DENVER — If anyone knows how difficult it is to defund Planned Parenthood, it’s former Colorado Lt. Gov. Jane E. Norton, who has been working on it for more than 15 years.
She did it once: Back in 2001, the Republican cut off state money to Rocky Mountain Planned Parenthood after an independent audit found the affiliate was violating state law by indirectly subsidizing abortions. Her decision stood until Gov. Bill Ritter, a Democrat, restored funding in 2007.
Ms. Norton hasn’t given up. Her lawsuit filed in 2013 to stop the flow of funds to the state affiliate, which lost in October at the trial level, is now under review by the Colorado Court of Appeals.
“When I learned that Governor Ritter had, in violation of this clear constitutional language, ordered that Planned Parenthood be re-funded, my lawsuit was filed,” Ms. Norton said in an email. “The decision is now in the hands of the Colorado Court of Appeals which, I am hopeful, will do the right thing for the people of Colorado.”
As House and Senate Republicans move this week to cut off Planned Parenthood’s half-billion federal dollars, Ms. Norton’s experience is a timely reminder that taking on the 99-year-old organization isn’t a short-term project.
After being blindsided in July with the release of explosive Center for Medical Progress undercover videos linking its affiliates to fetal-tissue sales, Planned Parenthood has swung back with a political and legal counteroffensive aimed at stemming a rash of defunding efforts at the state and federal levels.
SEE ALSO: Planned Parenthood’s patients, services drop as its federal funding jumps: report
So far, it’s working. Federal judges have ruled in Planned Parenthood’s favor in Alabama, Arkansas, Louisiana and Utah, granting temporary injunctions pending lawsuits against state decisions to cancel contracts with Planned Parenthood affiliates.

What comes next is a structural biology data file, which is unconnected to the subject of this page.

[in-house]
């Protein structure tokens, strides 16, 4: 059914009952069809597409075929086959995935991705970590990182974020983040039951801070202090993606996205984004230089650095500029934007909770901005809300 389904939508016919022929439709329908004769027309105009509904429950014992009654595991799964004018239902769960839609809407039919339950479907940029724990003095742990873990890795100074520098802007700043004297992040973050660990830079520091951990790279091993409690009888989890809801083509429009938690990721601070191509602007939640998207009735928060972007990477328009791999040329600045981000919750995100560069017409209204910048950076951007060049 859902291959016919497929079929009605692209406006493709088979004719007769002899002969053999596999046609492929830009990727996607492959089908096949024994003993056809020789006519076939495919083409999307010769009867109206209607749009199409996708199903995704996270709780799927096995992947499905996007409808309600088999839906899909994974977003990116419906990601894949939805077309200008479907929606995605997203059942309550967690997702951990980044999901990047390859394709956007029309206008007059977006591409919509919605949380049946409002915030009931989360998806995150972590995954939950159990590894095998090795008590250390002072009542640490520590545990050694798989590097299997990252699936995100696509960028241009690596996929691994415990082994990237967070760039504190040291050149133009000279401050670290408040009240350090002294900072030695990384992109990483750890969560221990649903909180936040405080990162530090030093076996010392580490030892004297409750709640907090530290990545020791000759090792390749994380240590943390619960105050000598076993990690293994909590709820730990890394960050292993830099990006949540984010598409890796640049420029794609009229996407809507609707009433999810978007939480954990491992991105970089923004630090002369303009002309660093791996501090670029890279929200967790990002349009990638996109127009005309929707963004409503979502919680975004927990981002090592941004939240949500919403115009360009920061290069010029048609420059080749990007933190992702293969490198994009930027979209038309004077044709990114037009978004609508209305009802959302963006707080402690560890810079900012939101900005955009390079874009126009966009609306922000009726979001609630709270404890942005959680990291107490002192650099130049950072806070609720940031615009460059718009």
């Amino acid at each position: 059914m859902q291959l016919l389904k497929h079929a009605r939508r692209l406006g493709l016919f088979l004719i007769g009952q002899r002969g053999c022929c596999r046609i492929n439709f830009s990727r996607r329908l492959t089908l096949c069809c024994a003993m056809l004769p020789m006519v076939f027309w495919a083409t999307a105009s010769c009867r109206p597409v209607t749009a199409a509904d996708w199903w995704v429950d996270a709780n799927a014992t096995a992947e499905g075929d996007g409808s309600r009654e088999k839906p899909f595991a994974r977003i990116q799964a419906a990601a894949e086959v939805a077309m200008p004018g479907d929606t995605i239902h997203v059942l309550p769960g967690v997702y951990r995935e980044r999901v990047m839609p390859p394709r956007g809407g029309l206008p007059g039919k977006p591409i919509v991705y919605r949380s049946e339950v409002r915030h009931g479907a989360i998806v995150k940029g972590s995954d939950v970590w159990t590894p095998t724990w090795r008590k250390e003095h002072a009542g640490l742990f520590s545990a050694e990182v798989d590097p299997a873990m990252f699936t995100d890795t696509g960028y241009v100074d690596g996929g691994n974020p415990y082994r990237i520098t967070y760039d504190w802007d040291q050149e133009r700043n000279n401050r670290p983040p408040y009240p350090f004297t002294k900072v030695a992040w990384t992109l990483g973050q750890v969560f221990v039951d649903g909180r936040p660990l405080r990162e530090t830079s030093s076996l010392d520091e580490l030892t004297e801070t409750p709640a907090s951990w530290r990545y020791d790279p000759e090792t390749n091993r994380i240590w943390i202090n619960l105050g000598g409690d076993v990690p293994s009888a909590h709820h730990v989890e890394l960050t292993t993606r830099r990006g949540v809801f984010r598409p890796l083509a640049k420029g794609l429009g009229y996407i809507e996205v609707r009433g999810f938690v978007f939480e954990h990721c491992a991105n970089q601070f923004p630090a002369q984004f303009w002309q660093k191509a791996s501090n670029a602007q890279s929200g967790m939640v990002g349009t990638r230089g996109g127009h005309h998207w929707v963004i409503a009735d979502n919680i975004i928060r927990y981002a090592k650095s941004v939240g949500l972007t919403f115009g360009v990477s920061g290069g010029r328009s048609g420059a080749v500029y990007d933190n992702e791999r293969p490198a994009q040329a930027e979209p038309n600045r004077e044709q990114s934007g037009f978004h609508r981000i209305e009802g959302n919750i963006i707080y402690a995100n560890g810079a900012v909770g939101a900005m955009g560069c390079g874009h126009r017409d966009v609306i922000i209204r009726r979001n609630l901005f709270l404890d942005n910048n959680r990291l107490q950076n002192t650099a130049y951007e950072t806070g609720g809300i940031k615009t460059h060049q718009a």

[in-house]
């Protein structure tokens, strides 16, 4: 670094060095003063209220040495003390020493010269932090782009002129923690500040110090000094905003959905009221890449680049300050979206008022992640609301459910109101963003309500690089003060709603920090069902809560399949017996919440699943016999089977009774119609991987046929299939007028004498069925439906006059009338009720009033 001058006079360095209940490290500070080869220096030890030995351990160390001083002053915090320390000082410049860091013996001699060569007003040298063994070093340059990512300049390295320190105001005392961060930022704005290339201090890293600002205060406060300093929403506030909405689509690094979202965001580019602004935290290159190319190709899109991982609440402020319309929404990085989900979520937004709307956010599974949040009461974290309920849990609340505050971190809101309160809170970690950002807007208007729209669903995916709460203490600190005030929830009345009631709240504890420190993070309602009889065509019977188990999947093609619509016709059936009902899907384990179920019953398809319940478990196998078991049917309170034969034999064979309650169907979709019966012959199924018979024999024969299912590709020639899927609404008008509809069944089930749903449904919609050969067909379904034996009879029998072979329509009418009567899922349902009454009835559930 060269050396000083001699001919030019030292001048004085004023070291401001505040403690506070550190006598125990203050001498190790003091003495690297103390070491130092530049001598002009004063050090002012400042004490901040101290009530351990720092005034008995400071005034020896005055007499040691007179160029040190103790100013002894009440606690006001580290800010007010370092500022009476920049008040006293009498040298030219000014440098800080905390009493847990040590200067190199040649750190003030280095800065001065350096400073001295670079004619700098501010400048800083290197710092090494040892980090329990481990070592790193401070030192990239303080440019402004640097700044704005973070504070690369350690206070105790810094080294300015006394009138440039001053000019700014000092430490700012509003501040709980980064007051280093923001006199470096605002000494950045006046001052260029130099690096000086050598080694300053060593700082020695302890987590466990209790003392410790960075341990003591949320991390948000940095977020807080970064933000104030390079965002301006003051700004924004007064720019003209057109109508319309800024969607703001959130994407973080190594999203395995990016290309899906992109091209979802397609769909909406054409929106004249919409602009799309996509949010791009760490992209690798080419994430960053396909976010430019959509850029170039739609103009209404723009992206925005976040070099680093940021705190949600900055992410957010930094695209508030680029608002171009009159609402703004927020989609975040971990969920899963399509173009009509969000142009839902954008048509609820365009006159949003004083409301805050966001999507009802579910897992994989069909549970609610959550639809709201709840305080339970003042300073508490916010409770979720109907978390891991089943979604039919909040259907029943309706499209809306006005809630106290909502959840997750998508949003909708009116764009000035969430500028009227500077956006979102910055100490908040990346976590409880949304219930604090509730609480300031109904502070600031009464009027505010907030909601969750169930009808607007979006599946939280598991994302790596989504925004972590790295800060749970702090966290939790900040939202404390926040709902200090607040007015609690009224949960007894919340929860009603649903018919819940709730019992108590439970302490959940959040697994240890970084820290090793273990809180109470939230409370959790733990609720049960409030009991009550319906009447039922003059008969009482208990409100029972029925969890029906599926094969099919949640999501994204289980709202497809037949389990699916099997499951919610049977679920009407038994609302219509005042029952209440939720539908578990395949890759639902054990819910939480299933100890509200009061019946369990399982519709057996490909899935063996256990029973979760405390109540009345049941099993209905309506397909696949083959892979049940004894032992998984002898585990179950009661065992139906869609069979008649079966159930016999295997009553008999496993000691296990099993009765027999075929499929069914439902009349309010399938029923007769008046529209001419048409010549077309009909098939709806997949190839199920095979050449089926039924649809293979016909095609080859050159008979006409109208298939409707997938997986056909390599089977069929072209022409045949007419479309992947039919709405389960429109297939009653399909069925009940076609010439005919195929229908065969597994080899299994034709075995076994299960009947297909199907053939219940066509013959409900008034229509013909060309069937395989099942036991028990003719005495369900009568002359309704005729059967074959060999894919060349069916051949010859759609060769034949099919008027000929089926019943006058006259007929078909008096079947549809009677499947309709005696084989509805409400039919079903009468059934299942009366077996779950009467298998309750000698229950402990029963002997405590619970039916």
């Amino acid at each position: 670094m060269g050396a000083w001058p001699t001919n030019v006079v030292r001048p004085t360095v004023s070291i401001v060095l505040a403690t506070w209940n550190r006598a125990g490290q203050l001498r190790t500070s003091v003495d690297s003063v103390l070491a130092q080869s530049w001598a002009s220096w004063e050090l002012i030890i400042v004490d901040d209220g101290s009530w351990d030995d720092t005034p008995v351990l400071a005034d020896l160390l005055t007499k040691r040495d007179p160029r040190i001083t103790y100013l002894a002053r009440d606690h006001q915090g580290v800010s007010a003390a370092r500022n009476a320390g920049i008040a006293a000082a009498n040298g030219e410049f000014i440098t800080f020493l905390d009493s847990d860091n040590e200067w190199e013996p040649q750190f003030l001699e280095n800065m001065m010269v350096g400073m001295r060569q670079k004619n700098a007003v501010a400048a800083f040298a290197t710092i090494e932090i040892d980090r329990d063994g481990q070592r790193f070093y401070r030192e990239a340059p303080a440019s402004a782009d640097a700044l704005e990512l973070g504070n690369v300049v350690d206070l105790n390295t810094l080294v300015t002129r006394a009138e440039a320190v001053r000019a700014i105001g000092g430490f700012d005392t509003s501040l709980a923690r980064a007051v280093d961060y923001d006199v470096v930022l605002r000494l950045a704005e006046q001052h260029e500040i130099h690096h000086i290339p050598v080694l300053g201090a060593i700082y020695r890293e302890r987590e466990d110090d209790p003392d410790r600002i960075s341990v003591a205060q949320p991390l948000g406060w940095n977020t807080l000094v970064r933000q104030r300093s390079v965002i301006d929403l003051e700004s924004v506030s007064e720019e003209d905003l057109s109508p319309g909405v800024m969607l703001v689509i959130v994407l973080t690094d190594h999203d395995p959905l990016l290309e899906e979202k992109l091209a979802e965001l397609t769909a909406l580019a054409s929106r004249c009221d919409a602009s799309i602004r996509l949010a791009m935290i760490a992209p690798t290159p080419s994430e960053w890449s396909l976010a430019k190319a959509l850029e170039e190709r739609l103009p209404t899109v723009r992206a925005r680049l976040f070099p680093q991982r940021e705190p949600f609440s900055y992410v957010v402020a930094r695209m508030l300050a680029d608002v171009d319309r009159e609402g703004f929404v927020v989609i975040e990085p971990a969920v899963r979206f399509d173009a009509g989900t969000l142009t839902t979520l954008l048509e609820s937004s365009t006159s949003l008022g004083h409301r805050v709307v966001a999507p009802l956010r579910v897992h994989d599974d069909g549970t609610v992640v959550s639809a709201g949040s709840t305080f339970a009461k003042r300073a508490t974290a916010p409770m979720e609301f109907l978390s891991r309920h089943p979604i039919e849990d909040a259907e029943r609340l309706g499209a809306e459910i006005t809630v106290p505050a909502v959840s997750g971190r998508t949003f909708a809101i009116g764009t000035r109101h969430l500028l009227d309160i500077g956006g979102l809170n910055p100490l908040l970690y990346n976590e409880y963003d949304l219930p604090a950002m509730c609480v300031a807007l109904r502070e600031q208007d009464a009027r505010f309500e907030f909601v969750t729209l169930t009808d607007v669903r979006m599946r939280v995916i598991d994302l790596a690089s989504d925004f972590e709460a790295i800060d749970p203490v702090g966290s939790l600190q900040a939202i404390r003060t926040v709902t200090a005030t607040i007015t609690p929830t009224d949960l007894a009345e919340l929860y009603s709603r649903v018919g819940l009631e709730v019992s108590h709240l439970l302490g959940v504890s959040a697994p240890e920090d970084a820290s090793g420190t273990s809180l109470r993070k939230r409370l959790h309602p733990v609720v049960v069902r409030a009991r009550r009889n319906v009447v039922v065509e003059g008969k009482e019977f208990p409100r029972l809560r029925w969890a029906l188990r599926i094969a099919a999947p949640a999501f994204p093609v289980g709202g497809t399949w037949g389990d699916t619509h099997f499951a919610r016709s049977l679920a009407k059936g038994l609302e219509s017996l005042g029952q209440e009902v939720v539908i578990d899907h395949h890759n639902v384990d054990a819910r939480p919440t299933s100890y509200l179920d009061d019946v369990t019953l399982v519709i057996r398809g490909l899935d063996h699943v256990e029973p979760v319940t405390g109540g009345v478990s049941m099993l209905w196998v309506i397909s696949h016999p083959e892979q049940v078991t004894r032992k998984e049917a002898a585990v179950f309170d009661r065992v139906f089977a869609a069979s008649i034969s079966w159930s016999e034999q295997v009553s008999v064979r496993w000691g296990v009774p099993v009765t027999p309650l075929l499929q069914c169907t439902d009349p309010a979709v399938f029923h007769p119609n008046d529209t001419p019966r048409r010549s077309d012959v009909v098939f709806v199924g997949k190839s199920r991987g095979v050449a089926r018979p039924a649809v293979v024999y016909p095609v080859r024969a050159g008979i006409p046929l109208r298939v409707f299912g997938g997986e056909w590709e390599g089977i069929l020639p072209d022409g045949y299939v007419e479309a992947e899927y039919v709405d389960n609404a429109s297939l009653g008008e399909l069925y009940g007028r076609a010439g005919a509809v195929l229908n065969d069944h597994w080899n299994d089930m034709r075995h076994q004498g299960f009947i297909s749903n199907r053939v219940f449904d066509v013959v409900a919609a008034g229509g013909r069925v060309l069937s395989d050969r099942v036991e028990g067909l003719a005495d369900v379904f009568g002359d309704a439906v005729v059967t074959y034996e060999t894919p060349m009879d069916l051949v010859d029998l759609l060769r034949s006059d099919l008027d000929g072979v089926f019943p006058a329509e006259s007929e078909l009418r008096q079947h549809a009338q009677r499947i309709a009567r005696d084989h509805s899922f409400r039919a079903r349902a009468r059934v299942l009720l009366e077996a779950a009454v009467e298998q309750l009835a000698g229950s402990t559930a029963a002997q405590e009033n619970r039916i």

Alabama Gov. Robert Bentley gave up the defunding fight in November after losing the first round in court and being dinged for $51,000 in legal fees. He said in a statement he was assured that the state affiliate “does not participate in the practice of harvesting organs of unborn children and receiving reimbursement.”
There was also good news for Planned Parenthood in Louisiana, where Democrat John Bel Edwards was elected governor in the Nov. 22 race to succeed one of the organization’s most outspoken foes, term-limited Gov. Bobby Jindal, a Republican.
While Mr. Edwards is staunchly pro-life — he has a 100 percent rating from Louisiana Right to Life and ran an ad on how he and his wife rejected an abortion after learning that their unborn daughter had spinal bifida — his position on Planned Parenthood is less clear.
During an Oct. 2 debate, Mr. Edwards said he wanted to “learn all the facts” before deciding on whether to continue Mr. Jindal’s legal battle to defund the state affiliate.
“One of the facts is Planned Parenthood does provide preventative health services, cancer screenings, breast exams, and other needed help services,” he said, according to a transcript distributed by the Louisiana Republican Party.